A fall nitrogen application has a relatively high loss potential and is considered the riskiest N management practice. Consider breaking tradition and splitting your N applications next year to coincide with when your corn most needs more N.
Soil is the single most important resource on which our agriculture depends. Proper soil management is necessary to sustain long-term agricultural productivity. Soil loss through erosion or run-off hurts agricultural production with depletion of organic matter and fertility. It also has environmental implications.
Understanding how the three types of nitrogen stabilizers work can be helpful in deciding whether to add one to your spring application. Short- and long-term studies in Nebraska offer insight into how they performed across multiple years. Now, if you only knew how many inches of rain you'd get the first six weeks after application.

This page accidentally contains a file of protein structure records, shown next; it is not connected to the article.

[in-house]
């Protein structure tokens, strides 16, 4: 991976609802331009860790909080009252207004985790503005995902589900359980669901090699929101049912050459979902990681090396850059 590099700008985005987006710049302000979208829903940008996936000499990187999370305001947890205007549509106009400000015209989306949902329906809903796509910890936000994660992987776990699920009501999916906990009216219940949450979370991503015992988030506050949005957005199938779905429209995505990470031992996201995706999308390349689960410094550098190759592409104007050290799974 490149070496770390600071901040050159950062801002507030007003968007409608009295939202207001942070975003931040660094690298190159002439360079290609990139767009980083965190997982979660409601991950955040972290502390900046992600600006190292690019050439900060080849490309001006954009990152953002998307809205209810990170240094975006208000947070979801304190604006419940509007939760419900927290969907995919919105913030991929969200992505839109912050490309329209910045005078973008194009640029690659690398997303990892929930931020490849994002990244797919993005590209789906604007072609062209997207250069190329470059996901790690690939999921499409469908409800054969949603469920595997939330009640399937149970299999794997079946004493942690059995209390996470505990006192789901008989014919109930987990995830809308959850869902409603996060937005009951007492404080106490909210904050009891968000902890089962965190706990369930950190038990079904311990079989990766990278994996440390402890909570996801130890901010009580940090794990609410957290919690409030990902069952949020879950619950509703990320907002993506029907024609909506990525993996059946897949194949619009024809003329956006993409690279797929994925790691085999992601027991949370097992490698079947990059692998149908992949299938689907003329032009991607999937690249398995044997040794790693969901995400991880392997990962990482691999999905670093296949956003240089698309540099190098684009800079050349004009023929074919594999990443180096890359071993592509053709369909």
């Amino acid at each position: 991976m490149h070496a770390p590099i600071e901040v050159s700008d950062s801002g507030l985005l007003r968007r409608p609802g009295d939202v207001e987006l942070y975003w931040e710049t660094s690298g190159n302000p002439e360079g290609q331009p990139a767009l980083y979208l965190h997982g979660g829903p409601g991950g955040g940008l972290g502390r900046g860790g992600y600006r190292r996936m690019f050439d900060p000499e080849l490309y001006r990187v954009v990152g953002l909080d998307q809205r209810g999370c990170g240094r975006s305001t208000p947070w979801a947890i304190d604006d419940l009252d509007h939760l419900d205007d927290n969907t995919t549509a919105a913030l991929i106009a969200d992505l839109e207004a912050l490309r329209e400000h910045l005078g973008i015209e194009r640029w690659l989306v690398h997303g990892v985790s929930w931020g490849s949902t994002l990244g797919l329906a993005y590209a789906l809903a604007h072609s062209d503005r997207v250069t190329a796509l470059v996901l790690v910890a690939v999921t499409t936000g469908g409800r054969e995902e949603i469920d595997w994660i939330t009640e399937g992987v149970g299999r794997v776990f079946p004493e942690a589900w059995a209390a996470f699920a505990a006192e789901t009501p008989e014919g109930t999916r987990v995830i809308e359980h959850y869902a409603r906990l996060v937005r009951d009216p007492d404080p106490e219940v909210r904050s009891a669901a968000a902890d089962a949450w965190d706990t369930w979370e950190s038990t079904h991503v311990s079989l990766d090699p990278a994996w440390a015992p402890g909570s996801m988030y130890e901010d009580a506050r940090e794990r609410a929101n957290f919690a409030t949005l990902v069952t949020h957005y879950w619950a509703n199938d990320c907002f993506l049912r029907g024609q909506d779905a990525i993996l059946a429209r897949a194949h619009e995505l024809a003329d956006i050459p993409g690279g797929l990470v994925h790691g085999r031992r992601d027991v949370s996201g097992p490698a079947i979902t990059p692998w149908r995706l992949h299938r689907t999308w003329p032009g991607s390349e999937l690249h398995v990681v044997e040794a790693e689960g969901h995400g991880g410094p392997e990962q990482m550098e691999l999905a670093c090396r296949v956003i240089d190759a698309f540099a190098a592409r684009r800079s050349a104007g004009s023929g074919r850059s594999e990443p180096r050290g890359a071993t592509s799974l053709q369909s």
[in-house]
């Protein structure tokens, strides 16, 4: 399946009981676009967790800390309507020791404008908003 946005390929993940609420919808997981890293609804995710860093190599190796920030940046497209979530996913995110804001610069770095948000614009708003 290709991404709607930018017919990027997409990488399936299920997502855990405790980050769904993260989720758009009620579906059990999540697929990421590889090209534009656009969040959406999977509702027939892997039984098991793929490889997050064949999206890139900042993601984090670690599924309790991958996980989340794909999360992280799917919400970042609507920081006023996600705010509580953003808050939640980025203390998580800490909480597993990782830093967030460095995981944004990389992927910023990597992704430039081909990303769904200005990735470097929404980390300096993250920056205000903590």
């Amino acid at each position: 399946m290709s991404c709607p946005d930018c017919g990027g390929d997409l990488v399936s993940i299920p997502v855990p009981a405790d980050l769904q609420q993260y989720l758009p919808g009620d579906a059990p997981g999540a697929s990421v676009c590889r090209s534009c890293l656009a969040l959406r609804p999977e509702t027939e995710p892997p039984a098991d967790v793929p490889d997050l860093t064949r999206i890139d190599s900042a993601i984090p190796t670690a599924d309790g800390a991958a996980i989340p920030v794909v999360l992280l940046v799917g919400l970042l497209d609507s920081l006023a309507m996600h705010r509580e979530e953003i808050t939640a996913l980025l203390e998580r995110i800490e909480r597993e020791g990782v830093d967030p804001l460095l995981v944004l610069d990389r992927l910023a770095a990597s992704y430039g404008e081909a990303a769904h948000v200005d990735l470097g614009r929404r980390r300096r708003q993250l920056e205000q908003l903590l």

University of Nebraska research is offering new insights into plant use efficiency of organic N resources such as livestock manure, municipal bio-solids, and others. The studies continue through 2018 and are expected to influence changes in university recommendations.
When is applying sulfur likely to be profitable and when is it cutting into your potential profit? This brief shares information from more than 100 university trials verifying current university recommendations.
An article from the Proceedings of the 2018 Nebraska Extension Crop Production Clinics about recent research to validate or adapt canopy sensor-guided in-season N application practices for fields with manure or other organic material applied and to improve the predictionof fertilizer N substitution for organic materials.